The narrator of “Venus” provides knowledge, imaginative range and empathy so that we can attend that one night as well as all the others before it. We cannot simply mock it or condescend to it as some oddball moment—an elderly couple transforming their house into a cheap bower of romance and memory—a moment that has nothing to do with us. What we are really shown is that even at its cheapest (exemplified by the central tattered paper reproduction of “Venus, Cupid, Folly and Time”), our need for romance overwhelms everything, including reality. In the story, as in life, this need disregards the falsity of its setting, genteel rituals, even perverseness. Indeed, the mix of memory and imagination is what gives romance its power. It feels to be out of time. But the tragedy is that it is not.
As the story moves past the party, the narrator begins to shy away from the pagan colors, mysterious shadows and yearning touches. He pulls back into a fairly clinical historical account of Chatham and the destinies of its people. He becomes plainer, less imagistic, the power of the story apparently beginning to wane for him. The implication, though, is that the Dorsets’ party has more dark suggestions than he’s capable of analyzing or coming to terms with. The undercurrent of incest cannot be ignored, even by the children. And the poor, ineffectual Dorsets are shown their own delusion. They’re not prominent social arbiters; they’re just foolish. But most hideously, they see they haven’t stopped time at all, as they expected.
“Tonight you must be gay and carefree,” Mr. Dorset enjoins the [children].
“Because in this house we are all friends,” Miss Dorset says. “We are all young, we all love one another!”
“And love can make us all young forever,” her brother says…. “Remember this evening always, sweet young people!”
“Remember!”... Miss Dorset…whispers hoarsely: “This is what it is like to be young forever!”
After the party, the Dorsets’ romance and youth are gone forever. And that was everything they had. Even many years later, the narrator tries to avert his eyes. But what he really doesn’t care to see is the abyss of time that the party has opened for all of them. A quote from “A Rose for Emily” could stand as well for “Venus” and even “The Lottery”: “With nothing left, [Emily] [and the Dorsets] would have to cling to that which had robbed them, as people will.” Clinging to memory, turning away from time are what have robbed not only the Dorsets but all the people of Chatham—a town which of course does not exist in time.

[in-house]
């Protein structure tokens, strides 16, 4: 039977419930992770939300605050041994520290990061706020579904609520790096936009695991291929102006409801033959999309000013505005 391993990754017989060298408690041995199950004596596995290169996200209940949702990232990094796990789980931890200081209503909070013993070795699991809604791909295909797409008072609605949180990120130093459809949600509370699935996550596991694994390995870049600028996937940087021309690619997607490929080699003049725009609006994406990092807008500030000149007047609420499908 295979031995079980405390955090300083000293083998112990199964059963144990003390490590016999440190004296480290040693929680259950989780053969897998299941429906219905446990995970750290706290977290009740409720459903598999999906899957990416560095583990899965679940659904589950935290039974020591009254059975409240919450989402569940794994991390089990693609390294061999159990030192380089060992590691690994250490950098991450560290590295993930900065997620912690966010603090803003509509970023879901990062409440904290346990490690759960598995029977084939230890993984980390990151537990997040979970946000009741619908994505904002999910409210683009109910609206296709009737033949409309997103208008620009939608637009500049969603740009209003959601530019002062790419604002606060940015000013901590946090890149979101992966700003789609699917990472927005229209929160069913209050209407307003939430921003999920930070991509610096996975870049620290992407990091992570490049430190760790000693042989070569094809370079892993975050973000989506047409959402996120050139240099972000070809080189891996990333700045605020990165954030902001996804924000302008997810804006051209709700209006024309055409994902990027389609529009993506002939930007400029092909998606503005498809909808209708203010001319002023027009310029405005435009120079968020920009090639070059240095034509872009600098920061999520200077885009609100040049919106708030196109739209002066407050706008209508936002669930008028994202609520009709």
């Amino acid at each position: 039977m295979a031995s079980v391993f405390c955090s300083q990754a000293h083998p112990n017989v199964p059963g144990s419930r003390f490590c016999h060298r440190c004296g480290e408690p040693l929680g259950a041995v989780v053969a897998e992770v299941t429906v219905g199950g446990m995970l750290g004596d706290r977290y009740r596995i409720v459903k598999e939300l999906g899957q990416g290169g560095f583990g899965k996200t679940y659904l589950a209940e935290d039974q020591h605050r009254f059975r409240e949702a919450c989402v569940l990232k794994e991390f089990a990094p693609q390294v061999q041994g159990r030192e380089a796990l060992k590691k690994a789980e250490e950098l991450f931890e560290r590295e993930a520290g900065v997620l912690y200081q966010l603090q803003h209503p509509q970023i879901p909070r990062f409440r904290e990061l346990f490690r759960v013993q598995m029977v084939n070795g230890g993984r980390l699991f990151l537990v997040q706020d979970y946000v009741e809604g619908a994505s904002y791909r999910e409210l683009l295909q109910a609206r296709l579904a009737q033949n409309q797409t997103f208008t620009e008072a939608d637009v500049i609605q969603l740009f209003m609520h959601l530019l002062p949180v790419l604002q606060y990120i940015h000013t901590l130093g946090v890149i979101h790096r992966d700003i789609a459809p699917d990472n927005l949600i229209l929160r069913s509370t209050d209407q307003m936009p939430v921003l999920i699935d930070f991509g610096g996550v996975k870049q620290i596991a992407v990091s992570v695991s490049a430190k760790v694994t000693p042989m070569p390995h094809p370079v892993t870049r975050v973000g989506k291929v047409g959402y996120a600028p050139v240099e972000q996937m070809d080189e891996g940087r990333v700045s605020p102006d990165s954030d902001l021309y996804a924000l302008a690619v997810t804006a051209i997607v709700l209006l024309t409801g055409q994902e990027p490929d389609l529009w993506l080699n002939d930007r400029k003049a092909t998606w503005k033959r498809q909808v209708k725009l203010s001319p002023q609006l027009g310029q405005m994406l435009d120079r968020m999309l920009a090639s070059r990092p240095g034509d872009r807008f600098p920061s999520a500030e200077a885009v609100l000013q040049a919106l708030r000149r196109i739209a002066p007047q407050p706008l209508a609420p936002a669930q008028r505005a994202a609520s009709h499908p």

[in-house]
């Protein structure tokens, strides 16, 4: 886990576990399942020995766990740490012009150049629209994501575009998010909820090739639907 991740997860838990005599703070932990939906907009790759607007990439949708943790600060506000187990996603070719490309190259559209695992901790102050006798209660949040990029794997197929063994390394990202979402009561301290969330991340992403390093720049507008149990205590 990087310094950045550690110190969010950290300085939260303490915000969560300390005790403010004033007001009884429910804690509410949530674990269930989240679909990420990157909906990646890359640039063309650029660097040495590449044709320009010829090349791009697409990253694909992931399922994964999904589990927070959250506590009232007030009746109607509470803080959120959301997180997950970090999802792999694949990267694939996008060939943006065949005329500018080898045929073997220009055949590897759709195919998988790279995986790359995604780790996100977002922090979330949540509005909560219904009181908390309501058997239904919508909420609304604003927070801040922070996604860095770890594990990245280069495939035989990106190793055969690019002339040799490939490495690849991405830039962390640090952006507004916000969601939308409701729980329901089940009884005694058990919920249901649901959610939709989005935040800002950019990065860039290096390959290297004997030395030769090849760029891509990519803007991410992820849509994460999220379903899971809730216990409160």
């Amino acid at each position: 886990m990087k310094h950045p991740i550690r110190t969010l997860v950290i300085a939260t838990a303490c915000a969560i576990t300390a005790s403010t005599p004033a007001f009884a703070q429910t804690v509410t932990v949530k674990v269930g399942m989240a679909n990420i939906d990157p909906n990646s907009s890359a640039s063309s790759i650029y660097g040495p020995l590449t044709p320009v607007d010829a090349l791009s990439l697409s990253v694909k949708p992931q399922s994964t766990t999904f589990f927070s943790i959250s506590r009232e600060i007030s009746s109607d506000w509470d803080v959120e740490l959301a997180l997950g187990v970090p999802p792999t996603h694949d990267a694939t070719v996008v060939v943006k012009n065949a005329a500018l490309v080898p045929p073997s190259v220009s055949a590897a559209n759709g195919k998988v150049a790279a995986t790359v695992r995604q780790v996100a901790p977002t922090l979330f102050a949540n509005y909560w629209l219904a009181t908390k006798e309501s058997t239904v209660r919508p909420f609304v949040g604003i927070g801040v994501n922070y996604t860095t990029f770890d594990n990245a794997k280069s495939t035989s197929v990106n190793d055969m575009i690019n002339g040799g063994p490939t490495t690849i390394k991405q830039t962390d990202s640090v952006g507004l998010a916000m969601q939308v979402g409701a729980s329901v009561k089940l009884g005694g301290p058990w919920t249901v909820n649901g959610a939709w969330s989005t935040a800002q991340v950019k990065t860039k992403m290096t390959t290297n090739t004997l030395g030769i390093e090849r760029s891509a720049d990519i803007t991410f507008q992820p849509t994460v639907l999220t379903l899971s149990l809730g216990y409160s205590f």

At the end of “Venus,” the only person curious about the party is a woman who is not from Chatham but who has married, some years later, the jealous young brother. The brother has moved away, lost contact—almost as if he’s committed a crime. Perhaps, in his heart, he has. His wife appeals to the narrator for some key to her husband’s vaguely shadowed inner life. But if the narrator has any key, he is unwilling to say it. More likely, he remains as mystified as everyone else.
Human life can only be analyzed and judged up to a point. “Venus, Cupid, Folly and Time” is nothing so simple as a morality tale or a study in psychology. It takes us beyond moral objections and specific perversions which are, in any case, indifferent to social need; it takes us beyond nostalgia and youth and the end of youth. Fearing change, the citizens of Chatham allow the ritual to drift further and further from reality. Had they, instead, abandoned it when it no longer made sense, perhaps they might have spared their children having their first glimpse of the effects of time and human folly be such a disfigured one.
We are all, as the narrator is, reluctant to face time. We hold ritual up as a shield. But it can only be temporary for each of us. Our one consolation is that, if the story begins in false ritual, it ends in that oldest and truest of rituals—a work of art.
1 Even the tense of “Venus” shifts from past to present at one point -- to me the effect is to convey the vividness of some memories or, as Proust might say, the ever-present past. Some of the lore surrounding Randall Jarrell’s dislike of the story apparently stems from what he saw were technical errors.